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Joe Hill: The Man Who Didn't Die
(...and live in harmony with the Earth... How "Radical".)
November, 19 2009
By Dick Meister
It's Nov. 19, 1915, in a courtyard of the Utah State Penitentiary in Salt Lake City. Five riflemen take careful aim at a condemned organizer for the Industrial Workers of the World, Joe Hill, who stands before them straight and stiff and proud.
"Fire!" he shouts defiantly.
The firing squad didn't miss. But Joe Hill, as the folk ballad says, "ain't never died." On this 94th anniversary of his execution, he lives on as one of the most enduring and influential of American symbols.
Joe Hill's story is that of a labor martyr framed for murder by viciously anti-labor employer and government forces, a man who never faltered in fighting for the rights of the oppressed, who never faltered in his attempts to bring them together for the collective action essential if they were to overcome their wealthy and powerful oppressors.
His is the story of a man and an organization destroyed by government opposition yet immensely successful. As historian Joyce Kornbluh noted, the IWW made "an indelible mark on the American labor movement and American society," laying the groundwork for mass unionization, inspiring the formation of groups to protect the civil liberties of dissidents, prompting prison and farm labor reforms, and leaving behind "a genuine heritage ... industrial democracy."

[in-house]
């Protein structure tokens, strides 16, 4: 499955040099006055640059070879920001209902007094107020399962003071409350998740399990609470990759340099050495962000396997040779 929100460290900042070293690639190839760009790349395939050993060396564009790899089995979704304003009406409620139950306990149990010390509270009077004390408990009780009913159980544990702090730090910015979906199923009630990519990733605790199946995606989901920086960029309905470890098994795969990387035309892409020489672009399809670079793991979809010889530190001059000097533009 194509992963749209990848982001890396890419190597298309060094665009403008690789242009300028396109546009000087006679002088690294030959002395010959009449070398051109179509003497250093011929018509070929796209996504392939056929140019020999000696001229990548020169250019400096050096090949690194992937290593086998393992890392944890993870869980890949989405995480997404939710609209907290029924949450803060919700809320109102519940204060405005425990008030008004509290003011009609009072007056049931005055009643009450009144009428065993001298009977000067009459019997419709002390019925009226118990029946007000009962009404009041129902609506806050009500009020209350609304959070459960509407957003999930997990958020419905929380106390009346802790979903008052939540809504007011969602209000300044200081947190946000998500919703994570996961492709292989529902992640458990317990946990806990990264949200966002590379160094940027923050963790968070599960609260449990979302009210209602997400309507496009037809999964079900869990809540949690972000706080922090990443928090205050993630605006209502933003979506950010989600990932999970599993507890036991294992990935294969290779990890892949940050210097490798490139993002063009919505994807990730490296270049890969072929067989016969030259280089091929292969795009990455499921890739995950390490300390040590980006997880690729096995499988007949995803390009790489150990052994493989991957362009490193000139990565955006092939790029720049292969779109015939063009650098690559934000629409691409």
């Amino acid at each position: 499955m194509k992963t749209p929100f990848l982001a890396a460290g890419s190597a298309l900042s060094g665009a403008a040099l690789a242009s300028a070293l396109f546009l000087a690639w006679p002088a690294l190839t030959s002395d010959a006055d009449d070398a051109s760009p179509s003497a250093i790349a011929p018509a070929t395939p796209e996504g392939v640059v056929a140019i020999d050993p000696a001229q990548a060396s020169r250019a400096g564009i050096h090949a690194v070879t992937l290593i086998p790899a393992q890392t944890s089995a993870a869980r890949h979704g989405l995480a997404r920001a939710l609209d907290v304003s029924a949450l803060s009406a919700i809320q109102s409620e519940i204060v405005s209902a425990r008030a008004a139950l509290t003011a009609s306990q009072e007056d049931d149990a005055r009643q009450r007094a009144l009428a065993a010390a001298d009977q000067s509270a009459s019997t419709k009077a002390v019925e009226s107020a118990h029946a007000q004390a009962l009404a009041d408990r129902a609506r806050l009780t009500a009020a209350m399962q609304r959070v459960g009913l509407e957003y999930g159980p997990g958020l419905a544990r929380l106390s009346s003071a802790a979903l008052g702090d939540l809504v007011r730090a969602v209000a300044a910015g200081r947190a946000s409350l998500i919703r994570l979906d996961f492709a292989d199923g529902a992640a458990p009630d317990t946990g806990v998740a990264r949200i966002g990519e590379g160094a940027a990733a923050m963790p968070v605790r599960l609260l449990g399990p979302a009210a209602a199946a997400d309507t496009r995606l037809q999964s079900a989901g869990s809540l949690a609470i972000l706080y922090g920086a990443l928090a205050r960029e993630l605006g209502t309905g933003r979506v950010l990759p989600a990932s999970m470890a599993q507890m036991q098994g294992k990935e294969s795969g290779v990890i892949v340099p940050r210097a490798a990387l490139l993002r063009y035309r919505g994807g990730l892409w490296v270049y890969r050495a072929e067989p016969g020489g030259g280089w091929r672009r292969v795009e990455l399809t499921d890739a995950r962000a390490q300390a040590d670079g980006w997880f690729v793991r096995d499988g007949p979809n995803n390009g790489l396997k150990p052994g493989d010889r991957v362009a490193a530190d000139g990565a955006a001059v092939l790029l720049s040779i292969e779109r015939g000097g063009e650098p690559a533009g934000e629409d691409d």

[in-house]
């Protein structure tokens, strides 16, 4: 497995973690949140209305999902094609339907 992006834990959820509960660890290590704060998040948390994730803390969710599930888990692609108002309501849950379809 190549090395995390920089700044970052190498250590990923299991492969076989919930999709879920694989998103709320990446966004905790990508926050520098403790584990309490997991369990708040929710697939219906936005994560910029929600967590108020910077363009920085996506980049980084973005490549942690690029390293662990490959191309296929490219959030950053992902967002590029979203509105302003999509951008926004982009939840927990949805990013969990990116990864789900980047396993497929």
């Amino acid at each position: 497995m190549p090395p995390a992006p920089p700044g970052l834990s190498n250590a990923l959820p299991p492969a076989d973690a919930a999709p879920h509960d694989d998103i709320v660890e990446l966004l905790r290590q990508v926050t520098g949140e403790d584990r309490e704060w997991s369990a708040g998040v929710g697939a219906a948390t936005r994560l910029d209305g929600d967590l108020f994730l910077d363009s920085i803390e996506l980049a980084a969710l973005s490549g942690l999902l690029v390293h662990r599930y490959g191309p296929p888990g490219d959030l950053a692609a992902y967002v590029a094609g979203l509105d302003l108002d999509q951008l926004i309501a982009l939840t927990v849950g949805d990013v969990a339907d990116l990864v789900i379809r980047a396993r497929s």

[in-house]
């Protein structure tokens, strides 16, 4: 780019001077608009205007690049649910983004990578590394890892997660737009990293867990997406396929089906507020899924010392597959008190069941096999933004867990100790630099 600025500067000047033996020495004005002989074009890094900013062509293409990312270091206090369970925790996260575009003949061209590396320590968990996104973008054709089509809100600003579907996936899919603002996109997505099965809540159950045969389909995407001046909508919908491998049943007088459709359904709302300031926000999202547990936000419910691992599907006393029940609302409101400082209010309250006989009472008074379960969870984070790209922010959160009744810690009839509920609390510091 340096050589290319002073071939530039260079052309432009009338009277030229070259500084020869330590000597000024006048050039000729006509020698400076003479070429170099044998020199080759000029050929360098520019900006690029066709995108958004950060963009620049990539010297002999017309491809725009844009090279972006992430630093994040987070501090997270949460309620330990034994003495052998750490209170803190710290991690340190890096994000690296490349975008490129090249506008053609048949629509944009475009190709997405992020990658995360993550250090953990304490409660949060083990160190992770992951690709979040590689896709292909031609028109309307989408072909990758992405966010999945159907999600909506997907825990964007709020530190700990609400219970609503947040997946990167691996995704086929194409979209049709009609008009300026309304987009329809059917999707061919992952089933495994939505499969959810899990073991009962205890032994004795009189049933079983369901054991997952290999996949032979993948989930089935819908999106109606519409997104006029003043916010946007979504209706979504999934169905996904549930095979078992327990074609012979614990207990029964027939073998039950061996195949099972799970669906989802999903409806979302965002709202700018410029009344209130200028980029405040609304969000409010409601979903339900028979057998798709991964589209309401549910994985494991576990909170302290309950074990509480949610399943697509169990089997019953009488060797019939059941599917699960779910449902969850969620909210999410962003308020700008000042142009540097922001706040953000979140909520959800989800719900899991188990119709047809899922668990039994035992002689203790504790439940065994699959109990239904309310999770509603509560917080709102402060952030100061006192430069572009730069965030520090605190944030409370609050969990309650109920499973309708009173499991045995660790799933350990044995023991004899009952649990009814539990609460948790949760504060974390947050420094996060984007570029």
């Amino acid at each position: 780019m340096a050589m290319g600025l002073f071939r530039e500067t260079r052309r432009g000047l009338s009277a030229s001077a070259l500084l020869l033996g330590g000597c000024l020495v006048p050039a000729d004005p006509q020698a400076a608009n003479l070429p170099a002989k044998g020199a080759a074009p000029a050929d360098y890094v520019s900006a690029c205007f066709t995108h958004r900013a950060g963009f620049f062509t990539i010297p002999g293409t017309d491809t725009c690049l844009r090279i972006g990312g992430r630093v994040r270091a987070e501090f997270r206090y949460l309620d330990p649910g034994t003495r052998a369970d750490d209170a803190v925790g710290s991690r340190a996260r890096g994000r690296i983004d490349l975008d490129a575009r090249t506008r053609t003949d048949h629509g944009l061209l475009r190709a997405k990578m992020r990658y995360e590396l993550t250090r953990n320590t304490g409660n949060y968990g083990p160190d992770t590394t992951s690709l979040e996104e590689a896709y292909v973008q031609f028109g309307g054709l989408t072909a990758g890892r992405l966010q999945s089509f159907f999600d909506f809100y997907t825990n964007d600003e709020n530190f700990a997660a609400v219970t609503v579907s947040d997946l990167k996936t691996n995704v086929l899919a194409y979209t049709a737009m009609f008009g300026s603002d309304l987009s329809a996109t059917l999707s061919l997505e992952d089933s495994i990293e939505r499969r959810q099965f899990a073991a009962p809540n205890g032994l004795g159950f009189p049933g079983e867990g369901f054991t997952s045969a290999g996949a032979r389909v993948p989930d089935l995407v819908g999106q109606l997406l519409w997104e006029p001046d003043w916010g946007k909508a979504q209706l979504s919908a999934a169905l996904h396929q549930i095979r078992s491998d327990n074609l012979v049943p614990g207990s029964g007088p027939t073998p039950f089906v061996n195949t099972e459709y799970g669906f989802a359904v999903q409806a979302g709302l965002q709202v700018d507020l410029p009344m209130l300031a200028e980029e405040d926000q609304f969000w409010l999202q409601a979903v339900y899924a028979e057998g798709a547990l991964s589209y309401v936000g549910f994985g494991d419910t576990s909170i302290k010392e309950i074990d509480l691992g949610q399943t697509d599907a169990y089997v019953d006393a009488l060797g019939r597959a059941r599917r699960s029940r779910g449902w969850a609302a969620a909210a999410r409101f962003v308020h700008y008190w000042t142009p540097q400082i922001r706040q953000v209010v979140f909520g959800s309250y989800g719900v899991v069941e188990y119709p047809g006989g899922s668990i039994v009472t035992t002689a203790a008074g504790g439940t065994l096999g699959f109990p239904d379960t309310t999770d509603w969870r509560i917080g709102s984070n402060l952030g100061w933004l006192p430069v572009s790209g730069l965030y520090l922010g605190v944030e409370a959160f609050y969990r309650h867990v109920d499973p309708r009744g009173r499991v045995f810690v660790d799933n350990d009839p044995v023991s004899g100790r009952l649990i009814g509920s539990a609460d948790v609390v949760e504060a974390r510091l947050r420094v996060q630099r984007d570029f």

IWW organizers carried the message to factories, mines, mills and lumber camps throughout the country, and to farms in the Midwest and California.
The cause of radical unionism to which Joe Hill devoted his life was lost a long time ago. The call to revolution is scarcely heard in today's clamorously capitalist society. Labor organizations seek not to seize control of the means of production but rather to share in the fruits of an economic system controlled by others. Yet Joe Hill's fiery words and fiery deeds, his courage and his sacrifices continue to inspire political, labor, civil rights and civil liberties activists.
They still sing his songs, striking workers, dissident students and others, on picket lines, in demonstrations, at rallies, on the streets and in auditoriums. They echo his spirit of protest and militancy, his demand for true equality, share his fervent belief in solidarity, even use tactics first employed by Hill and his comrades.
Hill emigrated to the United States from his native Sweden in 1902, changing his name from Joel Haaglund, working as a seaman and as an itinerant wheat harvester, pipe layer, copper miner and at other jobs as he made his way across the country to San Diego, translating into compelling lyrics the hopes and desires, the frustrations and discontents of his fellow workers. [In Full]
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